Note: All species and ecological community data presented in NatureServe Explorer at http://explorer.natureserve.org were updated to be current with NatureServe's central databases as of March 2019.
Note: This report was printed on

Trademark Notice: "NatureServe", NatureServe Explorer, The NatureServe logo, and all other names of NatureServe programs referenced herein are trademarks of NatureServe. Any other product or company names mentioned herein are the trademarks of their respective owners.

Copyright Notice: Copyright © 2019 NatureServe, 2511 Richmond (Jefferson Davis) Highway, Suite 930, Arlington, VA 22202, U.S.A. All Rights Reserved. Each document delivered from this server or web site may contain other proprietary notices and copyright information relating to that document. The following citation should be used in any published materials which reference the web site.

Citation for data on website including State Distribution, Watershed, and Reptile Range maps:
NatureServe. 2019. NatureServe Explorer: An online encyclopedia of life [web application]. Version 7.1. NatureServe, Arlington, Virginia. Available http://explorer.natureserve.org. (Accessed:

Citation for Bird Range Maps of North America:
Ridgely, R.S., T.F. Allnutt, T. Brooks, D.K. McNicol, D.W. Mehlman, B.E. Young, and J.R. Zook. 2003. Digital Distribution Maps of the Birds of the Western Hemisphere, version 1.0. NatureServe, Arlington, Virginia, USA.

Acknowledgement Statement for Bird Range Maps of North America:
"Data provided by NatureServe in collaboration with Robert Ridgely, James Zook, The Nature Conservancy - Migratory Bird Program, Conservation International - CABS, World Wildlife Fund - US, and Environment Canada - WILDSPACE."

Citation for Mammal Range Maps of North America:
Patterson, B.D., G. Ceballos, W. Sechrest, M.F. Tognelli, T. Brooks, L. Luna, P. Ortega, I. Salazar, and B.E. Young. 2003. Digital Distribution Maps of the Mammals of the Western Hemisphere, version 1.0. NatureServe, Arlington, Virginia, USA.

Acknowledgement Statement for Mammal Range Maps of North America:
"Data provided by NatureServe in collaboration with Bruce Patterson, Wes Sechrest, Marcelo Tognelli, Gerardo Ceballos, The Nature Conservancy-Migratory Bird Program, Conservation International-CABS, World Wildlife Fund-US, and Environment Canada-WILDSPACE."

Citation for Amphibian Range Maps of the Western Hemisphere:
IUCN, Conservation International, and NatureServe. 2004. Global Amphibian Assessment. IUCN, Conservation International, and NatureServe, Washington, DC and Arlington, Virginia, USA.

Acknowledgement Statement for Amphibian Range Maps of the Western Hemisphere:
"Data developed as part of the Global Amphibian Assessment and provided by IUCN-World Conservation Union, Conservation International and NatureServe."

NOTE: Full metadata for the Bird Range Maps of North America is available at:
http://www.natureserve.org/library/birdDistributionmapsmetadatav1.pdf.

Full metadata for the Mammal Range Maps of North America is available at:
http://www.natureserve.org/library/mammalsDistributionmetadatav1.pdf.

Restrictions on Use: Permission to use, copy and distribute documents delivered from this server is hereby granted under the following conditions:
  1. The above copyright notice must appear in all copies;
  2. Any use of the documents available from this server must be for informational purposes only and in no instance for commercial purposes;
  3. Some data may be downloaded to files and altered in format for analytical purposes, however the data should still be referenced using the citation above;
  4. No graphics available from this server can be used, copied or distributed separate from the accompanying text. Any rights not expressly granted herein are reserved by NatureServe. Nothing contained herein shall be construed as conferring by implication, estoppel, or otherwise any license or right under any trademark of NatureServe. No trademark owned by NatureServe may be used in advertising or promotion pertaining to the distribution of documents delivered from this server without specific advance permission from NatureServe. Except as expressly provided above, nothing contained herein shall be construed as conferring any license or right under any NatureServe copyright.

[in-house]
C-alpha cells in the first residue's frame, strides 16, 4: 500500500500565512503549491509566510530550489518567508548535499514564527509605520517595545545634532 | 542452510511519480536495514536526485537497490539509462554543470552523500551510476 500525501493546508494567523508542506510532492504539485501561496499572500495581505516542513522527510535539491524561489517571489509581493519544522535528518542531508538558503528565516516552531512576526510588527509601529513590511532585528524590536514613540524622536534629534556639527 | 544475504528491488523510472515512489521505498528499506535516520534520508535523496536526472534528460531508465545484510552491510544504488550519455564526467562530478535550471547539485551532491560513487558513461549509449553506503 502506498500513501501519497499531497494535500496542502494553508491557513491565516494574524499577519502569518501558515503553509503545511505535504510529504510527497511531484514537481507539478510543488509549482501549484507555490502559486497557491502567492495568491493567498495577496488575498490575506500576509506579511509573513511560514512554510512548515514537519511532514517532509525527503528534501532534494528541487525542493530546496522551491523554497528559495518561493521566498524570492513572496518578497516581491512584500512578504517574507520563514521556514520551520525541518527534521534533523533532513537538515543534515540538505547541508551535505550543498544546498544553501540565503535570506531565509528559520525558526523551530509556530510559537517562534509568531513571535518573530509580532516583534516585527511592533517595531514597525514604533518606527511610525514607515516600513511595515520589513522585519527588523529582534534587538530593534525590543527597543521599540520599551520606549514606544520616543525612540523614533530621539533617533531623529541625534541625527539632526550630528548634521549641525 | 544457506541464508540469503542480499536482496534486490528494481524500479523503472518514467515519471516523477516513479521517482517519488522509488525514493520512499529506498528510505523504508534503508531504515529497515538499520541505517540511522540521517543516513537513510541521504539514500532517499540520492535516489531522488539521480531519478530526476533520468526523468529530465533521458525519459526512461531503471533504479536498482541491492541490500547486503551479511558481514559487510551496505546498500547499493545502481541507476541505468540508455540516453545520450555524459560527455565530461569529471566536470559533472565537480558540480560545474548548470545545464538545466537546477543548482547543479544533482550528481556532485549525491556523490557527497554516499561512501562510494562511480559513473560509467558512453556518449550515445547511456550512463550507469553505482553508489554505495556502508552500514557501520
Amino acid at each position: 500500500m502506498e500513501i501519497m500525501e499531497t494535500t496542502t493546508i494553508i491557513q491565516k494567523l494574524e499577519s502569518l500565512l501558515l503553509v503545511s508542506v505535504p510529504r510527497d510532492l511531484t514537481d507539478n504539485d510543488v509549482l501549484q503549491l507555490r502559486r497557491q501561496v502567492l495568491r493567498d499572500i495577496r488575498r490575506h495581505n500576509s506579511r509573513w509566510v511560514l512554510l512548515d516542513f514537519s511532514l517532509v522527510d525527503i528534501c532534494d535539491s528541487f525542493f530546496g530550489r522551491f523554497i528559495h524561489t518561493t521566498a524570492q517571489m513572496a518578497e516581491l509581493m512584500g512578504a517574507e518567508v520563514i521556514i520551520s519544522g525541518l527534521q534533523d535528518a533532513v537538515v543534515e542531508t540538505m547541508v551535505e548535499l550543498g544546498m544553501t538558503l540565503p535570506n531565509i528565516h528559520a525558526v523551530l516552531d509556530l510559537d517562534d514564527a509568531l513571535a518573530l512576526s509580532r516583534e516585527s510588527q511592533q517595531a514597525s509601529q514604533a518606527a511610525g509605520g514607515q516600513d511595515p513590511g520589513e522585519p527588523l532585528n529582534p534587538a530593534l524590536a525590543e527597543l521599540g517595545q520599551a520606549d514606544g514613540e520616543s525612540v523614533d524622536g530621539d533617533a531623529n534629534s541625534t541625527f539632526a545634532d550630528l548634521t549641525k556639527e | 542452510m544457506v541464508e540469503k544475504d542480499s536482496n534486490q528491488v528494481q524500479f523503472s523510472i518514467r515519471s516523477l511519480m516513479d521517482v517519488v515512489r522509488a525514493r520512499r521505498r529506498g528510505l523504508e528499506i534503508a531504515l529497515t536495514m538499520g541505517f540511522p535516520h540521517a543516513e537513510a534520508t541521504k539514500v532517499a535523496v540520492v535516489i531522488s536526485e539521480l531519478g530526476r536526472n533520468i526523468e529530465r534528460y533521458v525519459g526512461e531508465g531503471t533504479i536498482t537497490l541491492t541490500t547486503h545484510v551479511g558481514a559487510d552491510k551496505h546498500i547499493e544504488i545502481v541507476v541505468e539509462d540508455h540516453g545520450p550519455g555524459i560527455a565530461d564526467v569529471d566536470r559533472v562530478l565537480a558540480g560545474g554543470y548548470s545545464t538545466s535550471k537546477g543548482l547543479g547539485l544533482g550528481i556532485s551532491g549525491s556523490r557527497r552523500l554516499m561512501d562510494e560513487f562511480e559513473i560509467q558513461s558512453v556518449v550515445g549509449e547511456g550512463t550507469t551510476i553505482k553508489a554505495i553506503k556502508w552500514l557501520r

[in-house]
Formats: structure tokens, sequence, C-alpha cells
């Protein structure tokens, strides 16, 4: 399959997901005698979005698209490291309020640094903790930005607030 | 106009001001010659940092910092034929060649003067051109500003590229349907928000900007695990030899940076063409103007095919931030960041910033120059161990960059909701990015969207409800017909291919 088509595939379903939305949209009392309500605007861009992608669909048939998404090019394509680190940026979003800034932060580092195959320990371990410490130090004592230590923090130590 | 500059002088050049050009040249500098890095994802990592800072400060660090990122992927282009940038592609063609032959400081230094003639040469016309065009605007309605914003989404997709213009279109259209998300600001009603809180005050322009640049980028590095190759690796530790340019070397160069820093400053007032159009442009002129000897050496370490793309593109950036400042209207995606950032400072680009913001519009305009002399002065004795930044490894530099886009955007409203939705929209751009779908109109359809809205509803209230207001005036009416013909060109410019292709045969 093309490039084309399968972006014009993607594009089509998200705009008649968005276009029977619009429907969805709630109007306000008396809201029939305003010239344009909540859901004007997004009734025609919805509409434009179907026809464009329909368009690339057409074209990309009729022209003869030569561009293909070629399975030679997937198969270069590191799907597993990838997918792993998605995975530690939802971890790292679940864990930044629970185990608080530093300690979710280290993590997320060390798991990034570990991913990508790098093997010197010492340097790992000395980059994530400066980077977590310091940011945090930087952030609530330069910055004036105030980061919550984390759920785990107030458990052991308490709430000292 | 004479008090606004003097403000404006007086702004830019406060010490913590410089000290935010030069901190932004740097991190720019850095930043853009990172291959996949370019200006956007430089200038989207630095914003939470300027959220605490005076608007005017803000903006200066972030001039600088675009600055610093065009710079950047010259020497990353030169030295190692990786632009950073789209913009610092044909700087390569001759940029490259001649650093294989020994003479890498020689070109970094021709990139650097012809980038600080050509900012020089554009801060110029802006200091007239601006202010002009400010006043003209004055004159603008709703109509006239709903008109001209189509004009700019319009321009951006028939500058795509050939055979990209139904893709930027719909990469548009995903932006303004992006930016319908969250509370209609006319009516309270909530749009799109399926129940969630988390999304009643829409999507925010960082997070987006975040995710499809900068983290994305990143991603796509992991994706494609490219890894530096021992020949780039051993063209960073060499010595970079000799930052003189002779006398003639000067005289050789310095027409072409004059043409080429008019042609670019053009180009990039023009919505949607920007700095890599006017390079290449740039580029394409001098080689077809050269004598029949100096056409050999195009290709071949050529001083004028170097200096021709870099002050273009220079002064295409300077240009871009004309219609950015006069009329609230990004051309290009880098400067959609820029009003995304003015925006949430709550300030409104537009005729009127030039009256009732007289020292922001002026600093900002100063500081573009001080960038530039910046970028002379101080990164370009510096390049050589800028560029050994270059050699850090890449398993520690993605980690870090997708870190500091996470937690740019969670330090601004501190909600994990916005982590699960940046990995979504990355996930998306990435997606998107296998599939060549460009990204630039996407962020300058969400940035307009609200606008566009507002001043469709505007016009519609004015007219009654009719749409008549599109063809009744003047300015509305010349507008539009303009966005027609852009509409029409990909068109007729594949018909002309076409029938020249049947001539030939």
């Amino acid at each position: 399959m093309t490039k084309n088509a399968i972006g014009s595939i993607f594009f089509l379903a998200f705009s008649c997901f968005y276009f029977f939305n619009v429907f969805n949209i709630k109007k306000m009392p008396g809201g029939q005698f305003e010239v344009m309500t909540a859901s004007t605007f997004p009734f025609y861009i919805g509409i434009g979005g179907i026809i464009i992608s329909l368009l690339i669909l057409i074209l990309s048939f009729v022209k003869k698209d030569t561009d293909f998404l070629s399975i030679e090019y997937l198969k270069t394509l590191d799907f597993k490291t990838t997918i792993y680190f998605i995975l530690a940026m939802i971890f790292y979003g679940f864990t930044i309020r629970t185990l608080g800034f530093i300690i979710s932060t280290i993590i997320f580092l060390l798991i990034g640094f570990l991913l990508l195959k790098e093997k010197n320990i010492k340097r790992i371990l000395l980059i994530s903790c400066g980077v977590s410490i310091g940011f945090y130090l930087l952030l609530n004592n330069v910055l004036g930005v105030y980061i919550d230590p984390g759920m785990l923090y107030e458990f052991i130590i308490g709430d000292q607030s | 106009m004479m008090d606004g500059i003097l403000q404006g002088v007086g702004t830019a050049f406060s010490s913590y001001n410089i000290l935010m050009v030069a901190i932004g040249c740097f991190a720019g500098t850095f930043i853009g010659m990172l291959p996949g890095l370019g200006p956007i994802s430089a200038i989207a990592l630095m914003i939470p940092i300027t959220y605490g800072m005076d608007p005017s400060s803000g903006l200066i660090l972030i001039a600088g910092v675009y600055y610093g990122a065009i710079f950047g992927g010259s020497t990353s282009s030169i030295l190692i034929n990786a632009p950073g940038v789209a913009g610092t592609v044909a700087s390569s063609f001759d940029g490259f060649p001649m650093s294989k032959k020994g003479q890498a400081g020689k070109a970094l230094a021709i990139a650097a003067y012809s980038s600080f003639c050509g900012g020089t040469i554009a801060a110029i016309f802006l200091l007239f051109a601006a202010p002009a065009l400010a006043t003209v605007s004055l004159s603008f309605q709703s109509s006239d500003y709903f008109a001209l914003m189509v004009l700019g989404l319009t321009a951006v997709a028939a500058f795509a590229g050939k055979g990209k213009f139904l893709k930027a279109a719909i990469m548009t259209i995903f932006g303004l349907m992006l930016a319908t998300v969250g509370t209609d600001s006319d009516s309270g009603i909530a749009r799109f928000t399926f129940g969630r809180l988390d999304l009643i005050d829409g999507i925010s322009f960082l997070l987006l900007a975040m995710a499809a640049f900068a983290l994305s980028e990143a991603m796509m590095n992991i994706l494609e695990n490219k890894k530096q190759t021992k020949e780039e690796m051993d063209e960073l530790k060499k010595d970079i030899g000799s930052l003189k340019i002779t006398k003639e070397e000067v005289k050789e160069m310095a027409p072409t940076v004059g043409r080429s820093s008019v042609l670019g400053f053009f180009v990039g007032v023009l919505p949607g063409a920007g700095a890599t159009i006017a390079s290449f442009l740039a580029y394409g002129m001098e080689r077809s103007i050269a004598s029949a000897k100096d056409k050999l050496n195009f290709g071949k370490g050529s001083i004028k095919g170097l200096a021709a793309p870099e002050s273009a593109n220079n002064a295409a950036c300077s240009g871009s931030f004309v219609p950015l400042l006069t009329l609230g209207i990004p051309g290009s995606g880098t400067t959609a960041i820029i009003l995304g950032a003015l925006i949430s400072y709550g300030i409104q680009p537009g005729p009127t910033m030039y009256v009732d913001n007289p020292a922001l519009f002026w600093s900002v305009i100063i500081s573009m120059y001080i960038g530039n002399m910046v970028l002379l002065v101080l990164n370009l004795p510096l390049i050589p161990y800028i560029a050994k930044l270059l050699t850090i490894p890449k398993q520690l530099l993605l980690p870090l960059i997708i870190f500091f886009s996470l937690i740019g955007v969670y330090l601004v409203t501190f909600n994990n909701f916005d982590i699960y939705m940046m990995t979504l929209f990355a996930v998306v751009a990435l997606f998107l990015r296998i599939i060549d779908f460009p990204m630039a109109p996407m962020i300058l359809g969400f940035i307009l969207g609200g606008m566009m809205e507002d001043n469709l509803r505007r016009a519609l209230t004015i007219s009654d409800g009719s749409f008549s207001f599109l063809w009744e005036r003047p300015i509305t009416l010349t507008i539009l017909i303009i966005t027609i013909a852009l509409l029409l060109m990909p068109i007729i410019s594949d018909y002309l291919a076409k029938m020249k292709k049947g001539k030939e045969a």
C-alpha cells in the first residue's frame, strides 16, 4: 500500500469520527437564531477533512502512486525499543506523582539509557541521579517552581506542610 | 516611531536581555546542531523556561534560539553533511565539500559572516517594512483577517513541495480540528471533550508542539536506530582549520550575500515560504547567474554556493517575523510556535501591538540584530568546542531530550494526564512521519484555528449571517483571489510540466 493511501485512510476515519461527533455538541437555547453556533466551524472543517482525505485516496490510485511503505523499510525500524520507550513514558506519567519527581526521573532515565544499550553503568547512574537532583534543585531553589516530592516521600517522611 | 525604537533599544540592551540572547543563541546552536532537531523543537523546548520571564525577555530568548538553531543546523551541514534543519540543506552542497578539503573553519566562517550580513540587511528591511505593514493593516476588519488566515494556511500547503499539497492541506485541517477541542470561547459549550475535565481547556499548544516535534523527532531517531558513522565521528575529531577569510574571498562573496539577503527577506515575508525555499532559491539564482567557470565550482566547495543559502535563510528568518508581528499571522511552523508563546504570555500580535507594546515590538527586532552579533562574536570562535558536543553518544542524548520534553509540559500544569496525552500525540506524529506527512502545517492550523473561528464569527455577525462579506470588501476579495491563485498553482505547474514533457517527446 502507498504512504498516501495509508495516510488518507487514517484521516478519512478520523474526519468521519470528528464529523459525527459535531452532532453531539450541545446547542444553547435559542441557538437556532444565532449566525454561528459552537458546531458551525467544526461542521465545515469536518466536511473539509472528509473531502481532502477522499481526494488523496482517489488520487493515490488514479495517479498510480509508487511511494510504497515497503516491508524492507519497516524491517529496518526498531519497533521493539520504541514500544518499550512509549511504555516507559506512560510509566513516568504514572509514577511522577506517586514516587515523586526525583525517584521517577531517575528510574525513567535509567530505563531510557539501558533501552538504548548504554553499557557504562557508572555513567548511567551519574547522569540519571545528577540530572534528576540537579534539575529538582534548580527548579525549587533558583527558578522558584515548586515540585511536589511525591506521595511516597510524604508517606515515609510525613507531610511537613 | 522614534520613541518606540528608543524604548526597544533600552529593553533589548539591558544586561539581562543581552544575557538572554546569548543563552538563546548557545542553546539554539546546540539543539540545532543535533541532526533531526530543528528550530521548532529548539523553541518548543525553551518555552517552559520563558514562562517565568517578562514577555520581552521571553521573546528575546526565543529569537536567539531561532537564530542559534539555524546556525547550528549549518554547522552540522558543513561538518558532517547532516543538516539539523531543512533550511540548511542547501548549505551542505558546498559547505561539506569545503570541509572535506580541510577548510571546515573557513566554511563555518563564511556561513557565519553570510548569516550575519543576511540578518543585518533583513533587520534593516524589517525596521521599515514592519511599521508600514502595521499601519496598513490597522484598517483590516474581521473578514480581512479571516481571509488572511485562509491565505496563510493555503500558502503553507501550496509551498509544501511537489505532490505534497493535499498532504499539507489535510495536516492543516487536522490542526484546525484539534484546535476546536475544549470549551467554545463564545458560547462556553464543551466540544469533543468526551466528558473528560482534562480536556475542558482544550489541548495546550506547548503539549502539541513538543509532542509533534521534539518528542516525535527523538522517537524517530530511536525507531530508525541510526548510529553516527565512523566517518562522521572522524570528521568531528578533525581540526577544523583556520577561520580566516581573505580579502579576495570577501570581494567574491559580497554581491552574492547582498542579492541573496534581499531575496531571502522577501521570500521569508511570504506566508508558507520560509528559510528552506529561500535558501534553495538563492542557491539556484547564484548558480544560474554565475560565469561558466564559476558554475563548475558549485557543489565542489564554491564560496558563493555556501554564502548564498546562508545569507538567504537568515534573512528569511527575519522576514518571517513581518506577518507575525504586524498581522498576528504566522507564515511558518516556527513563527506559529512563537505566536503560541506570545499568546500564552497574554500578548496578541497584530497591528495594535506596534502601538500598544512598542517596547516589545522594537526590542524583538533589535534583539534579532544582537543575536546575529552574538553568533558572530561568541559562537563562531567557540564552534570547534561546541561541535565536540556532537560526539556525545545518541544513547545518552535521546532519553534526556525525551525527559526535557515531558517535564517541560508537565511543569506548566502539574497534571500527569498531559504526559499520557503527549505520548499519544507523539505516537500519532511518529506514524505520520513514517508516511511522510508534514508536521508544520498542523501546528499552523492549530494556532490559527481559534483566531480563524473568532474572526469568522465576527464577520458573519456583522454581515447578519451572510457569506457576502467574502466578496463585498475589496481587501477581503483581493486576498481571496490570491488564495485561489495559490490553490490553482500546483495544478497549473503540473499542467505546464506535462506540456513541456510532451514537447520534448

Information Warranty Disclaimer: All documents and related graphics provided by this server and any other documents which are referenced by or linked to this server are provided "as is" without warranty as to the currentness, completeness, or accuracy of any specific data. NatureServe hereby disclaims all warranties and conditions with regard to any documents provided by this server or any other documents which are referenced by or linked to this server, including but not limited to all implied warranties and conditions of merchantibility, fitness for a particular purpose, and non-infringement. NatureServe makes no representations about the suitability of the information delivered from this server or any other documents that are referenced to or linked to this server. In no event shall NatureServe be liable for any special, indirect, incidental, consequential damages, or for damages of any kind arising out of or in connection with the use or performance of information contained in any documents provided by this server or in any other documents which are referenced by or linked to this server, under any theory of liability used. NatureServe may update or make changes to the documents provided by this server at any time without notice; however, NatureServe makes no commitment to update the information contained herein. Since the data in the central databases are continually being updated, it is advisable to refresh data retrieved at least once a year after its receipt. The data provided is for planning, assessment, and informational purposes. Site specific projects or activities should be reviewed for potential environmental impacts with appropriate regulatory agencies. If ground-disturbing activities are proposed on a site, the appropriate state natural heritage program(s) or conservation data center can be contacted for a site-specific review of the project area (see Visit Local Programs).

Feedback Request: NatureServe encourages users to let us know of any errors or significant omissions that you find in the data through (see Contact Us). Your comments will be very valuable in improving the overall quality of our databases for the benefit of all users.